Cooper River Petty’s Island Rum – Pot-distilled white rum (unaged) made from a “custom blend of molasses.” Funky and pungent, but with a distinct sweetness underneath the initial notes of leather and burlap. It’s not the usual tropical fruit character but rather a floral-driven note that evokes notes of hibiscus, grapefruit peel, and cinnamon-scented tapioca. Lots going on, with a somewhat muddy direction. 90 proof. B- / $25

Cooper River Petty’s Island Driftwood Dream Spiced Rum – Take the Petty’s Island white rum base, “then we age it on toasted applewood for a month, add all-natural cinnamon, vanilla, cloves, ginger, coffee, and allspice before finally sweetening Driftwood Dream just a tad with the same molasses we use as the base for all of our rums.” Incredibly dark color, and the molasses added comes through immediately. This, and some ginger notes, overwhelm all the other flavors, though a hint of coffee on the finish is both fun and quite unique spiced rum. Gingersnap in a bottle — that’s the gist — with a boozy edge. The more I sip on this, the more I fall in love with it. 80 proof. A / $32

Cooper River Petty’s Island Rum Rye Oak Reserve – Here’s the white rum aged for 13 to 16 months in charred, white oak barrels previously used for Cooper’s rye whiskey. Though amber in color, it’s still quite brash. Butterscotch notes hit the nose, along with hints of coconut and plenty of ethanol heat. On the palate, the raw alcohol notes tend to dominate, incompletely covering up the funky underpinnings of the white rum, thick with raw forest floor notes, pungent tobacco, and just a hint of spice — the only real indication of the rye whiskey barrel. 90 proof. B- / $39

Cooper River Cooper & Vine Garden State Brandy – Lastly, this is a brandy (made from New Jersey-sourced pinot grigio wine) that is aged for about 18 months in 15 gallon barrels — some new oak, some previously used for Cooper’s rum and rye — all blended together in the end. This is a rustic, very young brandy that is loaded with simplistic granary notes, raw alcohol, and blunt fruit notes, the finish offering heat and plenty of vegetal overtones. Nothing much to see at this young age. 85 proof. Reviewed: Batch #1. C- / $37

cooperriverdistillers.com

What Botanicals Are Used to Make Gin (and Why)?

Our recent martini taste test has lit a juniper-scented fire under us here at Drinkhacker HQ, so we’ve decided to once again explore gin, the most aromatic of spirits. Today we’ll be giving an overview of the different botanicals that go into your favorite gin; unlike wine, which can have aromas and flavors of a variety of different fruits and minerals but only really contains grapes, gin can contain essences of potentially dozens of different botanicals added in during production. While you’ve no doubt heard of some of these, others can be pretty obscure, as distillers search for the perfect blend to make their product stand out from the pack. This won’t be an exhaustive overview of the botanicals used in gin, because you could fill a book with that information. Instead, let’s explore some of the more common seeds, oils, and berries found in gin.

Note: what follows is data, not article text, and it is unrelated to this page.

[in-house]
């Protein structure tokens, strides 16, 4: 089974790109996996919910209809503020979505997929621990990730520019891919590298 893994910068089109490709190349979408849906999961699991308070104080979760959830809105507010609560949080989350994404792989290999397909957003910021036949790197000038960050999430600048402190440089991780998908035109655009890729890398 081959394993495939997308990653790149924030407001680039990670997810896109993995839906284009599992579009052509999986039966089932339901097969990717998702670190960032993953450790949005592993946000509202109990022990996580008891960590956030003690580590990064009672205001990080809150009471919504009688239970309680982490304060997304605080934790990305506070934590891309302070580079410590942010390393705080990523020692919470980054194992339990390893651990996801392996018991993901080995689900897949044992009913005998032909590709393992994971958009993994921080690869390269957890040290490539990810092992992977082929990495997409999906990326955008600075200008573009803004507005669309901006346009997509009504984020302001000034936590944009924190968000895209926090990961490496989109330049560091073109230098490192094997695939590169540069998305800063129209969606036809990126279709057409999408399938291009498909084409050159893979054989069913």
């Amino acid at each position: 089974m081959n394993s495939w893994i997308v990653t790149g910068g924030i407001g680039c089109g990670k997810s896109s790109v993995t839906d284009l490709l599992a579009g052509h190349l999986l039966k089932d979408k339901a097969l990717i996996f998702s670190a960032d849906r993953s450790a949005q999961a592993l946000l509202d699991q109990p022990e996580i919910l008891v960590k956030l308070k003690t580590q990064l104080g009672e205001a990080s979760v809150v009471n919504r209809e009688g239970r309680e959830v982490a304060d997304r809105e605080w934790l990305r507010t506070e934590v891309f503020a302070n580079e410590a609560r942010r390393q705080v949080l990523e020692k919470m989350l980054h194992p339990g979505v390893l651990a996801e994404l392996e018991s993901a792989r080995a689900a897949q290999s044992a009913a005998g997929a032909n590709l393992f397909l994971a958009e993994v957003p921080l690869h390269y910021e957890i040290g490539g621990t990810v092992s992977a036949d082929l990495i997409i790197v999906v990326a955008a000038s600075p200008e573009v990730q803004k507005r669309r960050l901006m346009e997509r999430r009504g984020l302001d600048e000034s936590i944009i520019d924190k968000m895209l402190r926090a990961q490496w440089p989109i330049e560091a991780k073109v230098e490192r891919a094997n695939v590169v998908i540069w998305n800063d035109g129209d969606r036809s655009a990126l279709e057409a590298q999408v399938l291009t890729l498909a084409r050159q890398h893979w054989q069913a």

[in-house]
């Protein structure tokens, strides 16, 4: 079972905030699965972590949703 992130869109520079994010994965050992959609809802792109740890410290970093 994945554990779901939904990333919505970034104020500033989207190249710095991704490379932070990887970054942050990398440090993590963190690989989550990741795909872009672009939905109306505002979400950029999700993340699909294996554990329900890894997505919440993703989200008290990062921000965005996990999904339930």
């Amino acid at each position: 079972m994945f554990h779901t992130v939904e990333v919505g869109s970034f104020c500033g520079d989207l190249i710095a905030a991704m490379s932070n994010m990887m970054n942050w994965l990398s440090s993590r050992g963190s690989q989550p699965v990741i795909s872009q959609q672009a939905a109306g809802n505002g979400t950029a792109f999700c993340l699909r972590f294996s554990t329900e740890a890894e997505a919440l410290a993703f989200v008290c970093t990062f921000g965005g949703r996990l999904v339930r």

Juniper Berries

We have to start somewhere, and no botanical is more deserving than juniper berries; without them, you’re really not making gin but rather just flavoring vodka. The word “gin” is actually derived from the Dutch jenever and the French genièvre, both of which come from the Latin juniperus, which means juniper, and when most people think of gin they think of the flavor of juniper. Commonly found in Tuscany in Italy, as well as Macedonia near Greece, the juniper plant is actually a relative of the spruce or fir trees that people use as Christmas trees, a relationship that’s borne out by the scents and flavors of pine, lavender, and camphor. The true value in juniper isn’t actually in the flesh of the fruit themselves (which aren’t even really berries, but little fleshy pine cones), but in the essential oils found in the seeds, which give gin its most recognizable flavors and aromas.

Coriander Seeds

The second most important botanical used in gin are coriander seeds. Found in regions as disparate as Morocco and Bulgaria, coriander seeds come from a plant that fans of Indian food might recognize better as cilantro, and in gin coriander imparts a similar profile of tastes and aromas to those found in Indian cuisine: notes of citrus peel, ginger, and sage are all found within the essential oils of the seed, as well as notes of pine and camphor similar to juniper berries. If you’re a fan of curry, keep those in the back of your mind next time you have some gin, and see all of the flavor connections you can make!

Angelica Root

The Angelica plant is grown throughout Northern Europe, and its root compliments the flavors found in the previous two botanicals: like those, it gives the gin a piney character. Being a root, angelica also imparts a bitter, herbal, musky scent, like sitting among the fallen leaves in a vast forest. Angelica is also used in vermouth, which explains why gin and vermouth complement each other so well in martinis. Juniper, angelica, and coriander are probably the most essential botanicals used to make gin, and the tastes and scents of all three blending together make gin what we know it.

Orris Root